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Romeo and Juliet use witty banter, along with religious metaphors and allusions, to flirt with each other during their first meeting. First, Romeo describes his lips as pilgrims seeking their promised reward--a kiss. Juliet quickly plays along but also plays hard-to-get by answering with, "For saints have hands that pilgrims' hands do touch,/ An palm to palm is holy palmers' kiss" (I.v.102-103). More specifically, when an author writes a line using one part of a subject to represent the whole, this is called synecdoche. For example, Romeo refers to his lips as pilgrims and Juliet refers to herself as a saint who actually kisses with her hands. Romeo uses wit to gain his kiss by saying that his lips which pray for relief and that Juliet, the saint, must grant his lips their desire. In fact, he says, "Then move not while my prayer's effect I take./ Thus from my lips, by thine, my sin is purg'd"(I.v.109-110).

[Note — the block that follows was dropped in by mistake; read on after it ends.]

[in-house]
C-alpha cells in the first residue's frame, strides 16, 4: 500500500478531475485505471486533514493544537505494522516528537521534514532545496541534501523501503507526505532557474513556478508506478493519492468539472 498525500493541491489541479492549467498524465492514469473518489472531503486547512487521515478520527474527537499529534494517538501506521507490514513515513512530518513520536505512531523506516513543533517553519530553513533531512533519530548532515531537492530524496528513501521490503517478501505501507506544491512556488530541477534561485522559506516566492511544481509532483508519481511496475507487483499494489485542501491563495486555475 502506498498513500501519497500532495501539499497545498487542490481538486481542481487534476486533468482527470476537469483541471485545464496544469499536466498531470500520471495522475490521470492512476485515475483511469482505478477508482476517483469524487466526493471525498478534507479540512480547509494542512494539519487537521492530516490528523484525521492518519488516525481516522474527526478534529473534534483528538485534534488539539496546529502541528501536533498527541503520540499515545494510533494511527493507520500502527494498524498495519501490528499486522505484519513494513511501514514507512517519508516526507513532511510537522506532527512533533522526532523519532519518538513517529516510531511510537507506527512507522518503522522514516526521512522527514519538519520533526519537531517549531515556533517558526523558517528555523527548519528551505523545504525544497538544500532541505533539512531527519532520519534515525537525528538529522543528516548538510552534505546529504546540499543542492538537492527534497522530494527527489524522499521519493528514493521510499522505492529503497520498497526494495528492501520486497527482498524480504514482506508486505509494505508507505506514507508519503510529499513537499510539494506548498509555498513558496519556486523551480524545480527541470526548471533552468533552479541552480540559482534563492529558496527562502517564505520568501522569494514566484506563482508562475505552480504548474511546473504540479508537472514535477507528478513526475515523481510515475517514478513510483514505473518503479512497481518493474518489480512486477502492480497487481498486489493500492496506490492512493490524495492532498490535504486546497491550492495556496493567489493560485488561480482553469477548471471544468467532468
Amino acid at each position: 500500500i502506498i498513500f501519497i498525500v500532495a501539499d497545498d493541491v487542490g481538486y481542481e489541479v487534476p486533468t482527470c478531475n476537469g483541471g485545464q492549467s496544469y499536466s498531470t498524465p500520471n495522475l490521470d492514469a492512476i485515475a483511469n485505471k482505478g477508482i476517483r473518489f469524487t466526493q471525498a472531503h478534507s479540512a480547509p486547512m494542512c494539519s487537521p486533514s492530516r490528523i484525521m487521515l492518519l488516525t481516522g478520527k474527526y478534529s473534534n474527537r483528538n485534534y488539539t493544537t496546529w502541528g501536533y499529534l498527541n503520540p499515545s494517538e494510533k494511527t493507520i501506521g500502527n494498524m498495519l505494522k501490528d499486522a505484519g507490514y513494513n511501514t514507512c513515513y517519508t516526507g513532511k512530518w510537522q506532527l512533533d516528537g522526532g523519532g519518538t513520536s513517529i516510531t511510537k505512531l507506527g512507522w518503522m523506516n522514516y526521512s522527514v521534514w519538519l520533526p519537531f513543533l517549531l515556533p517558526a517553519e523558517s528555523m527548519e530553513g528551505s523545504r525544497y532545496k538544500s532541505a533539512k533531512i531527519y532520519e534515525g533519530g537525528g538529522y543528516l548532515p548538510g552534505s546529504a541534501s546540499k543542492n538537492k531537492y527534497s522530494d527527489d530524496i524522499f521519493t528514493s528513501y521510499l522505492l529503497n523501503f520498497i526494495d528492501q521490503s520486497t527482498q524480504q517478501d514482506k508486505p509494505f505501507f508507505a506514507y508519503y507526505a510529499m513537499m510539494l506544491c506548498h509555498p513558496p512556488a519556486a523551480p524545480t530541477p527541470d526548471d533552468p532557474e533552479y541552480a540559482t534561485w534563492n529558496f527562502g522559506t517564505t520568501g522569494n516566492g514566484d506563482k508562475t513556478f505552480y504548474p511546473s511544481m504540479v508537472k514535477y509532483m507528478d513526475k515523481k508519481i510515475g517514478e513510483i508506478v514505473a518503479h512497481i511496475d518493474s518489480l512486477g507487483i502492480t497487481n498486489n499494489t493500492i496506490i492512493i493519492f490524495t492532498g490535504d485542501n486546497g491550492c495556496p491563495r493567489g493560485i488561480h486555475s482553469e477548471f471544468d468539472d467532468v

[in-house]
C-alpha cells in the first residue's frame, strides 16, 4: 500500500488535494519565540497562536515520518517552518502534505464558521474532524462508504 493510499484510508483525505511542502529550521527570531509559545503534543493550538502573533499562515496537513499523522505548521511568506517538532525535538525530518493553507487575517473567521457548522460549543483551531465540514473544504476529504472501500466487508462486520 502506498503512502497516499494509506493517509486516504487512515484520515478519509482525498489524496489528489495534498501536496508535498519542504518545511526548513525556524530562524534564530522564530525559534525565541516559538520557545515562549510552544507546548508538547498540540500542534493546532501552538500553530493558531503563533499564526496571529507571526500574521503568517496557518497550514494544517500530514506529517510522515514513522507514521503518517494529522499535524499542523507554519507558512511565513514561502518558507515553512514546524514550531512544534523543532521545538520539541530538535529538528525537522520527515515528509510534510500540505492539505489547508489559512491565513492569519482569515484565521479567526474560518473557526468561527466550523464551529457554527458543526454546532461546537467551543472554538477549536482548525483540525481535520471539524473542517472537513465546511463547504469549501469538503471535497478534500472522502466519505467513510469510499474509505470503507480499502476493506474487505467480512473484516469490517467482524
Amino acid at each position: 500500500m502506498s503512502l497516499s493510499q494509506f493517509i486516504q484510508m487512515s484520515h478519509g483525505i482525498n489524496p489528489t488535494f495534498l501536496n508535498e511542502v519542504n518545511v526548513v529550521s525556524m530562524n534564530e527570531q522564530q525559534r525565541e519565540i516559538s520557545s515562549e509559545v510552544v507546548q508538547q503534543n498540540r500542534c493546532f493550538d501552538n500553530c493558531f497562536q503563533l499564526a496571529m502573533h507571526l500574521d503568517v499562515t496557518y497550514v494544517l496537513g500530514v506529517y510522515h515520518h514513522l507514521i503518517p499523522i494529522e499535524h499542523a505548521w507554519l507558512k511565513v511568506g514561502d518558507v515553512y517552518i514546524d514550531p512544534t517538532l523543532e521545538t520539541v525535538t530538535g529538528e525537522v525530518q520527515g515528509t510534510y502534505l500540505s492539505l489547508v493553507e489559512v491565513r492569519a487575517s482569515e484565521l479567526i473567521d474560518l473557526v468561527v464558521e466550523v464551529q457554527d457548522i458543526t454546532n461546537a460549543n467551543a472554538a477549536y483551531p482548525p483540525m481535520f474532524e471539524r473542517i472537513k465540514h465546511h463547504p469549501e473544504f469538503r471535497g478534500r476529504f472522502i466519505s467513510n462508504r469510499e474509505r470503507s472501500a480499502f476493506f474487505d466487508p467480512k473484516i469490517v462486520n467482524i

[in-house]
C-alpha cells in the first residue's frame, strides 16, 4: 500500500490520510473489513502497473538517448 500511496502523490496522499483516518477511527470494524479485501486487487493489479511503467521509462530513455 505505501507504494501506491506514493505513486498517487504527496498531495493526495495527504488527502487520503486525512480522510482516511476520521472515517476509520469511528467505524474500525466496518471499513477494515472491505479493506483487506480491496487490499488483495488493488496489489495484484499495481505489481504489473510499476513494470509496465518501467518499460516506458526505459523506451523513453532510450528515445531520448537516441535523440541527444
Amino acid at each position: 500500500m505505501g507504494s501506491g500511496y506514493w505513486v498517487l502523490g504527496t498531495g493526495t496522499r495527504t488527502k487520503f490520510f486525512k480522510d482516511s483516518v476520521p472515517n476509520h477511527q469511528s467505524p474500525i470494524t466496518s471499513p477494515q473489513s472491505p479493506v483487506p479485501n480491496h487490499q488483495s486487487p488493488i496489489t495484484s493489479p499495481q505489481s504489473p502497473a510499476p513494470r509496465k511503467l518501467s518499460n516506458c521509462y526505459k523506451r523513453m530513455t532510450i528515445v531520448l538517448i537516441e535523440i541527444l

The act of kissing is referred to as sin and Romeo is just fine with that. Juliet says that now she is left with his sin, but forgets all about that when the second kiss motivates her to say that he kisses "by the book" (I.v.114).
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